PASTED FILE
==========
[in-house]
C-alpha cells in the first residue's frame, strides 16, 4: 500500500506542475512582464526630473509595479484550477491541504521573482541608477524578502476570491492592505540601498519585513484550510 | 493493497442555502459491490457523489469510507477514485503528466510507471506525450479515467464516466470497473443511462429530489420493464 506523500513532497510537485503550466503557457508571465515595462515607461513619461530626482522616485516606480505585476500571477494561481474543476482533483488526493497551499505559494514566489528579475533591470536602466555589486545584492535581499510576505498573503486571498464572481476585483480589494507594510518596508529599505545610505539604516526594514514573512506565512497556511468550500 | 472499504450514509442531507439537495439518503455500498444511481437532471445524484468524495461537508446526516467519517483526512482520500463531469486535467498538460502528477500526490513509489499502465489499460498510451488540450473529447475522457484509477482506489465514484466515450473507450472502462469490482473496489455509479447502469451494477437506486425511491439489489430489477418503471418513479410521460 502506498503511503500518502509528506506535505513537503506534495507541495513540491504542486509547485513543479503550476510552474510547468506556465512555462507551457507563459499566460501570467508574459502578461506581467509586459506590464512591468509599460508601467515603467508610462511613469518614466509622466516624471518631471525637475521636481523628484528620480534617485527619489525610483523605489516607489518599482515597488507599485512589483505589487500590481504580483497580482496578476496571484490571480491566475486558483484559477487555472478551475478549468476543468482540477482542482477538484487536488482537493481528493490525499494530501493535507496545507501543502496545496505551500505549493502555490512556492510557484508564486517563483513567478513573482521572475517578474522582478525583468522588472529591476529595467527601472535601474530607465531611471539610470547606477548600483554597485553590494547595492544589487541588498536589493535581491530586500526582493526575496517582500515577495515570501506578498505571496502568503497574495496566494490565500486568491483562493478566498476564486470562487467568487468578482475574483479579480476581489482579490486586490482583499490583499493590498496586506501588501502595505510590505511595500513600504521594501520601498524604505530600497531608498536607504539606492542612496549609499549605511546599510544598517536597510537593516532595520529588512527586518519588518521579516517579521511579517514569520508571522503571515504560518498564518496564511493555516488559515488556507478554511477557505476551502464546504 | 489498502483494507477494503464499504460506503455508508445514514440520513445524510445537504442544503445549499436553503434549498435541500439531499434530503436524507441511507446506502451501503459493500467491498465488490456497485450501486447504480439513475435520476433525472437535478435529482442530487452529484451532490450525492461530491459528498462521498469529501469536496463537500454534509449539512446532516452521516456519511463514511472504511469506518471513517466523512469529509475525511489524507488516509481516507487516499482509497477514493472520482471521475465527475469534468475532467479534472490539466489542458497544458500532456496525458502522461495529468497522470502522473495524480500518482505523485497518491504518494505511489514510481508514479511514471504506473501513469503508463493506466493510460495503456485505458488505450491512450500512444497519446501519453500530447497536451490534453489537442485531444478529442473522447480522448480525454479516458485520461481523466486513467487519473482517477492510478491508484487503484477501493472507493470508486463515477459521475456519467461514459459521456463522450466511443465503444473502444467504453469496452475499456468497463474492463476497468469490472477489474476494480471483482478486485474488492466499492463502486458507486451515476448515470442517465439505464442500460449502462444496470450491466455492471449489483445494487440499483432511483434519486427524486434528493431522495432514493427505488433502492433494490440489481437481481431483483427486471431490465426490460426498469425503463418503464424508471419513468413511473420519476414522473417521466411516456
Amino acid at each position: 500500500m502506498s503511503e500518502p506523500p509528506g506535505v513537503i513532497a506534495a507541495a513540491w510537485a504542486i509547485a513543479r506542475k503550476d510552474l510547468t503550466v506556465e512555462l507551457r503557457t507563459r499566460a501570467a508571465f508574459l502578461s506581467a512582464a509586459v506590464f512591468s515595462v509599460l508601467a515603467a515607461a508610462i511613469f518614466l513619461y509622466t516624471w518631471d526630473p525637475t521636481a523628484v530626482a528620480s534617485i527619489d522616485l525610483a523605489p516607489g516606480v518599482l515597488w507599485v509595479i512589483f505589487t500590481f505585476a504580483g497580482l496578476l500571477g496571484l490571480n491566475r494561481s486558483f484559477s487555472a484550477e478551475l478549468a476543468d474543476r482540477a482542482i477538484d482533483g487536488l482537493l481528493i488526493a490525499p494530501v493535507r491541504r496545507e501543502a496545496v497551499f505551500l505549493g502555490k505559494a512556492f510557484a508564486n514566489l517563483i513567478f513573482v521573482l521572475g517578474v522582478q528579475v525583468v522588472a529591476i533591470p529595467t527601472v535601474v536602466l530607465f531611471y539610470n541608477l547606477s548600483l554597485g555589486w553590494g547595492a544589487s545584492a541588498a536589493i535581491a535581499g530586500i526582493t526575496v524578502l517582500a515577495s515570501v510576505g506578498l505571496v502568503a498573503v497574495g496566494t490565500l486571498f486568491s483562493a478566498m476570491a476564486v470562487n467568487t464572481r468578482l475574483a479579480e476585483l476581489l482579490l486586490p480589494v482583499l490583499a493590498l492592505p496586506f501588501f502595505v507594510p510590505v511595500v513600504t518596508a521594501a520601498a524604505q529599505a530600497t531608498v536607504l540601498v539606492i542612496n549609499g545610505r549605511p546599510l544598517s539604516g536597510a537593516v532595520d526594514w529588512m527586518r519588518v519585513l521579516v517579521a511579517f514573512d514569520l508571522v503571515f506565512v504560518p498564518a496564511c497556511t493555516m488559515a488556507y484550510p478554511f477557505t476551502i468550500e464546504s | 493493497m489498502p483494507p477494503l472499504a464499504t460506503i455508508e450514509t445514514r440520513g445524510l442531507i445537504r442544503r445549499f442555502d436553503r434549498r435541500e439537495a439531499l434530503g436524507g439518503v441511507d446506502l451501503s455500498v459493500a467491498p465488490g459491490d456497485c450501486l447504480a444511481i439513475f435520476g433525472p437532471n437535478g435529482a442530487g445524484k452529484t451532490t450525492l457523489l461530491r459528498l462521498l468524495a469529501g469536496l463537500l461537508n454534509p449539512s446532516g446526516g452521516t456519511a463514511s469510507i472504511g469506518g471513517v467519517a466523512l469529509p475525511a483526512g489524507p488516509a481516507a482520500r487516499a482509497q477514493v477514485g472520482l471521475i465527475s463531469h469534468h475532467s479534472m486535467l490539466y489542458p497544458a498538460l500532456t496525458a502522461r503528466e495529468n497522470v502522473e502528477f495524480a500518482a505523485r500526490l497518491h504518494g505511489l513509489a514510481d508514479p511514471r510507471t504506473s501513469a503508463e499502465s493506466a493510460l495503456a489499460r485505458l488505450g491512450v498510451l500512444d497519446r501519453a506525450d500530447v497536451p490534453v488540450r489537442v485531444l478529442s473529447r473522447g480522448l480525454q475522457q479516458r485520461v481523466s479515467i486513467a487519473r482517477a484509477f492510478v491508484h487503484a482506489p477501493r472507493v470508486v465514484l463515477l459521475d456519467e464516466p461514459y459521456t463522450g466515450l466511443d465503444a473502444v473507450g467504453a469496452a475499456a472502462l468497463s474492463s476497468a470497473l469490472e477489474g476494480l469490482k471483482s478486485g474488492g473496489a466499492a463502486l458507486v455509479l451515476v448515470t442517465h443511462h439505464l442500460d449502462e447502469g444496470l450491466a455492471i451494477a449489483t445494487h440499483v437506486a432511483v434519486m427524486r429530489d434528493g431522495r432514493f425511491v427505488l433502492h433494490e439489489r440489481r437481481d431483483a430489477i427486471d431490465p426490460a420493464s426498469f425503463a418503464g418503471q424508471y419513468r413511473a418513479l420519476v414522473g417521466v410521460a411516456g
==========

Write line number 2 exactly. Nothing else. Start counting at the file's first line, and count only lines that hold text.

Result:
C-alpha cells in the first residue's frame, strides 16, 4: 500500500506542475512582464526630473509595479484550477491541504521573482541608477524578502476570491492592505540601498519585513484550510 | 493493497442555502459491490457523489469510507477514485503528466510507471506525450479515467464516466470497473443511462429530489420493464 506523500513532497510537485503550466503557457508571465515595462515607461513619461530626482522616485516606480505585476500571477494561481474543476482533483488526493497551499505559494514566489528579475533591470536602466555589486545584492535581499510576505498573503486571498464572481476585483480589494507594510518596508529599505545610505539604516526594514514573512506565512497556511468550500 | 472499504450514509442531507439537495439518503455500498444511481437532471445524484468524495461537508446526516467519517483526512482520500463531469486535467498538460502528477500526490513509489499502465489499460498510451488540450473529447475522457484509477482506489465514484466515450473507450472502462469490482473496489455509479447502469451494477437506486425511491439489489430489477418503471418513479410521460 502506498503511503500518502509528506506535505513537503506534495507541495513540491504542486509547485513543479503550476510552474510547468506556465512555462507551457507563459499566460501570467508574459502578461506581467509586459506590464512591468509599460508601467515603467508610462511613469518614466509622466516624471518631471525637475521636481523628484528620480534617485527619489525610483523605489516607489518599482515597488507599485512589483505589487500590481504580483497580482496578476496571484490571480491566475486558483484559477487555472478551475478549468476543468482540477482542482477538484487536488482537493481528493490525499494530501493535507496545507501543502496545496505551500505549493502555490512556492510557484508564486517563483513567478513573482521572475517578474522582478525583468522588472529591476529595467527601472535601474530607465531611471539610470547606477548600483554597485553590494547595492544589487541588498536589493535581491530586500526582493526575496517582500515577495515570501506578498505571496502568503497574495496566494490565500486568491483562493478566498476564486470562487467568487468578482475574483479579480476581489482579490486586490482583499490583499493590498496586506501588501502595505510590505511595500513600504521594501520601498524604505530600497531608498536607504539606492542612496549609499549605511546599510544598517536597510537593516532595520529588512527586518519588518521579516517579521511579517514569520508571522503571515504560518498564518496564511493555516488559515488556507478554511477557505476551502464546504 | 489498502483494507477494503464499504460506503455508508445514514440520513445524510445537504442544503445549499436553503434549498435541500439531499434530503436524507441511507446506502451501503459493500467491498465488490456497485450501486447504480439513475435520476433525472437535478435529482442530487452529484451532490450525492461530491459528498462521498469529501469536496463537500454534509449539512446532516452521516456519511463514511472504511469506518471513517466523512469529509475525511489524507488516509481516507487516499482509497477514493472520482471521475465527475469534468475532467479534472490539466489542458497544458500532456496525458502522461495529468497522470502522473495524480500518482505523485497518491504518494505511489514510481508514479511514471504506473501513469503508463493506466493510460495503456485505458488505450491512450500512444497519446501519453500530447497536451490534453489537442485531444478529442473522447480522448480525454479516458485520461481523466486513467487519473482517477492510478491508484487503484477501493472507493470508486463515477459521475456519467461514459459521456463522450466511443465503444473502444467504453469496452475499456468497463474492463476497468469490472477489474476494480471483482478486485474488492466499492463502486458507486451515476448515470442517465439505464442500460449502462444496470450491466455492471449489483445494487440499483432511483434519486427524486434528493431522495432514493427505488433502492433494490440489481437481481431483483427486471431490465426490460426498469425503463418503464424508471419513468413511473420519476414522473417521466411516456